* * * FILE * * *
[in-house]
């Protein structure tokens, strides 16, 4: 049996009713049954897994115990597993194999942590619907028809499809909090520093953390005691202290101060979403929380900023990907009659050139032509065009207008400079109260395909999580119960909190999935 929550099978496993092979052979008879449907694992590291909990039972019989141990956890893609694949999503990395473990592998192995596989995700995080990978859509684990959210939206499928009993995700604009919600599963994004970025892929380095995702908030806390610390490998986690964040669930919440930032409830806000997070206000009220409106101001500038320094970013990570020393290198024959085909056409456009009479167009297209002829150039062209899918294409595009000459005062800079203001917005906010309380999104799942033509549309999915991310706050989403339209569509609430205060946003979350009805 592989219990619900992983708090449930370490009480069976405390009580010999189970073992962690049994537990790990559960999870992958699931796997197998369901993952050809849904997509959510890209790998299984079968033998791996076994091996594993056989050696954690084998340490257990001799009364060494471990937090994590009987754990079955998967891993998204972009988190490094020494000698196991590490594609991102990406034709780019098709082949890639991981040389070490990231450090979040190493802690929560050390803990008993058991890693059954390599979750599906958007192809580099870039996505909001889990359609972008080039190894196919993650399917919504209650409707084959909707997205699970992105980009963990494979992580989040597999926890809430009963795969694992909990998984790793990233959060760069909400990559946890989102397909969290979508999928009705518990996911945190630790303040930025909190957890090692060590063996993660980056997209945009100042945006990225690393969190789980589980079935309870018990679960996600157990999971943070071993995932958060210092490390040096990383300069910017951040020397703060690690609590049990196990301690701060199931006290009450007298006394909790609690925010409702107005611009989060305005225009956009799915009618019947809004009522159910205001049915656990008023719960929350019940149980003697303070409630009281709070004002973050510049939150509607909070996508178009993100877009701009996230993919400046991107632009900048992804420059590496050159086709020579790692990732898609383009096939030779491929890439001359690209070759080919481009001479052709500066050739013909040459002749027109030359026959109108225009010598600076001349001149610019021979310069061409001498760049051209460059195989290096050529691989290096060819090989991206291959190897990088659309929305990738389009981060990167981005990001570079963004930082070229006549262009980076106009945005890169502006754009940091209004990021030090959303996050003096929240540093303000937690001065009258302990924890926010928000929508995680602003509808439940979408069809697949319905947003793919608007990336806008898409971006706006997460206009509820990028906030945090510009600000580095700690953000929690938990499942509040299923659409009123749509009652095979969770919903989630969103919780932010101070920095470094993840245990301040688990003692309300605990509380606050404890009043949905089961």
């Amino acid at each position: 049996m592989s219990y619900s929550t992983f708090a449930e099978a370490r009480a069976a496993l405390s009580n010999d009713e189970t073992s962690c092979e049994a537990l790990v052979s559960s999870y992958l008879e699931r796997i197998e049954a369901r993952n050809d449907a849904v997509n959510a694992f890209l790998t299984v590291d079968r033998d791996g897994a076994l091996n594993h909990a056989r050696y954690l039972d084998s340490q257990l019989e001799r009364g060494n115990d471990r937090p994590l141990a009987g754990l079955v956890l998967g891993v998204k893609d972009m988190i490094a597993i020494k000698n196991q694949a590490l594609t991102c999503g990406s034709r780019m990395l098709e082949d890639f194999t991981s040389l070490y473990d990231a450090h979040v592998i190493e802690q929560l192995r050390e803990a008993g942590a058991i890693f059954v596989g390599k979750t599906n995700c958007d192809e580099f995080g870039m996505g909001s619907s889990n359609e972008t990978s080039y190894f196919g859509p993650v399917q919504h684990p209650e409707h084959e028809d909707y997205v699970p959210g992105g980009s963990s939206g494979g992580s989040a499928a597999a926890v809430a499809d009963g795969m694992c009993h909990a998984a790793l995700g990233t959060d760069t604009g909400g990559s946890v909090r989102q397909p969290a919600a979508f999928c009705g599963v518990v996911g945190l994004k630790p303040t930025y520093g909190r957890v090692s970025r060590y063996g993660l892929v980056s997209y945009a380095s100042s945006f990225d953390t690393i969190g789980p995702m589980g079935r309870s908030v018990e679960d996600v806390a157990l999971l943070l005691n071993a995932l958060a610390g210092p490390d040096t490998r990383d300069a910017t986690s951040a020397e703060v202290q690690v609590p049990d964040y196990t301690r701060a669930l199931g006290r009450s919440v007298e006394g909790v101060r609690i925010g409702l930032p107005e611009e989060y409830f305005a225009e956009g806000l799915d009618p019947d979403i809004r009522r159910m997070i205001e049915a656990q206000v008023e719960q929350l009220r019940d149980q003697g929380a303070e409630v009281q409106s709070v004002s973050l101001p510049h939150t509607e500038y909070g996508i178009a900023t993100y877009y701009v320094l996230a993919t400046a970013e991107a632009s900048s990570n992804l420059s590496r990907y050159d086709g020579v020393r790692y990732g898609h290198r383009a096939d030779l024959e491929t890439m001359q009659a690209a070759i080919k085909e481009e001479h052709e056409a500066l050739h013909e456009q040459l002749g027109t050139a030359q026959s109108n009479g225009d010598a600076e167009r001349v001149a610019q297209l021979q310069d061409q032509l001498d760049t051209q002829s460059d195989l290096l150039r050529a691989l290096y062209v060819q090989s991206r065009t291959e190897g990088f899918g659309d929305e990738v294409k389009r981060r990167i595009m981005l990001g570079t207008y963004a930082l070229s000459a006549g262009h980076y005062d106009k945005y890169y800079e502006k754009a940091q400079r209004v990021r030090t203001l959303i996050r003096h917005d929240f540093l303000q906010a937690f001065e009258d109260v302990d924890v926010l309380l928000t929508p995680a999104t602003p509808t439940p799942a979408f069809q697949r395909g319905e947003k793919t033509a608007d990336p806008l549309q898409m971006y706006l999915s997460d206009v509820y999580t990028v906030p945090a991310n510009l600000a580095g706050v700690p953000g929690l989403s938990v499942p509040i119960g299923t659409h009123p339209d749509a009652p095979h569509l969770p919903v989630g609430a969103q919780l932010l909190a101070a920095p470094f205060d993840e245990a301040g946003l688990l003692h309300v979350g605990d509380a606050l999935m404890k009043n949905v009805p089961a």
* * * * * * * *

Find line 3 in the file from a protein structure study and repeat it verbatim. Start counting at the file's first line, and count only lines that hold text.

């Amino acid at each position: 049996m592989s219990y619900s929550t992983f708090a449930e099978a370490r009480a069976a496993l405390s009580n010999d009713e189970t073992s962690c092979e049994a537990l790990v052979s559960s999870y992958l008879e699931r796997i197998e049954a369901r993952n050809d449907a849904v997509n959510a694992f890209l790998t299984v590291d079968r033998d791996g897994a076994l091996n594993h909990a056989r050696y954690l039972d084998s340490q257990l019989e001799r009364g060494n115990d471990r937090p994590l141990a009987g754990l079955v956890l998967g891993v998204k893609d972009m988190i490094a597993i020494k000698n196991q694949a590490l594609t991102c999503g990406s034709r780019m990395l098709e082949d890639f194999t991981s040389l070490y473990d990231a450090h979040v592998i190493e802690q929560l192995r050390e803990a008993g942590a058991i890693f059954v596989g390599k979750t599906n995700c958007d192809e580099f995080g870039m996505g909001s619907s889990n359609e972008t990978s080039y190894f196919g859509p993650v399917q919504h684990p209650e409707h084959e028809d909707y997205v699970p959210g992105g980009s963990s939206g494979g992580s989040a499928a597999a926890v809430a499809d009963g795969m694992c009993h909990a998984a790793l995700g990233t959060d760069t604009g909400g990559s946890v909090r989102q397909p969290a919600a979508f999928c009705g599963v518990v996911g945190l994004k630790p303040t930025y520093g909190r957890v090692s970025r060590y063996g993660l892929v980056s997209y945009a380095s100042s945006f990225d953390t690393i969190g789980p995702m589980g079935r309870s908030v018990e679960d996600v806390a157990l999971l943070l005691n071993a995932l958060a610390g210092p490390d040096t490998r990383d300069a910017t986690s951040a020397e703060v202290q690690v609590p049990d964040y196990t301690r701060a669930l199931g006290r009450s919440v007298e006394g909790v101060r609690i925010g409702l930032p107005e611009e989060y409830f305005a225009e956009g806000l799915d009618p019947d979403i809004r009522r159910m997070i205001e049915a656990q206000v008023e719960q929350l009220r019940d149980q003697g929380a303070e409630v009281q409106s709070v004002s973050l101001p510049h939150t509607e500038y909070g996508i178009a900023t993100y877009y701009v320094l996230a993919t400046a970013e991107a632009s900048s990570n992804l420059s590496r990907y050159d086709g020579v020393r790692y990732g898609h290198r383009a096939d030779l024959e491929t890439m001359q009659a690209a070759i080919k085909e481009e001479h052709e056409a500066l050739h013909e456009q040459l002749g027109t050139a030359q026959s109108n009479g225009d010598a600076e167009r001349v001149a610019q297209l021979q310069d061409q032509l001498d760049t051209q002829s460059d195989l290096l150039r050529a691989l290096y062209v060819q090989s991206r065009t291959e190897g990088f899918g659309d929305e990738v294409k389009r981060r990167i595009m981005l990001g570079t207008y963004a930082l070229s000459a006549g262009h980076y005062d106009k945005y890169y800079e502006k754009a940091q400079r209004v990021r030090t203001l959303i996050r003096h917005d929240f540093l303000q906010a937690f001065e009258d109260v302990d924890v926010l309380l928000t929508p995680a999104t602003p509808t439940p799942a979408f069809q697949r395909g319905e947003k793919t033509a608007d990336p806008l549309q898409m971006y706006l999915s997460d206009v509820y999580t990028v906030p945090a991310n510009l600000a580095g706050v700690p953000g929690l989403s938990v499942p509040i119960g299923t659409h009123p339209d749509a009652p095979h569509l969770p919903v989630g609430a969103q919780l932010l909190a101070a920095p470094f205060d993840e245990a301040g946003l688990l003692h309300v979350g605990d509380a606050l999935m404890k009043n949905v009805p089961a």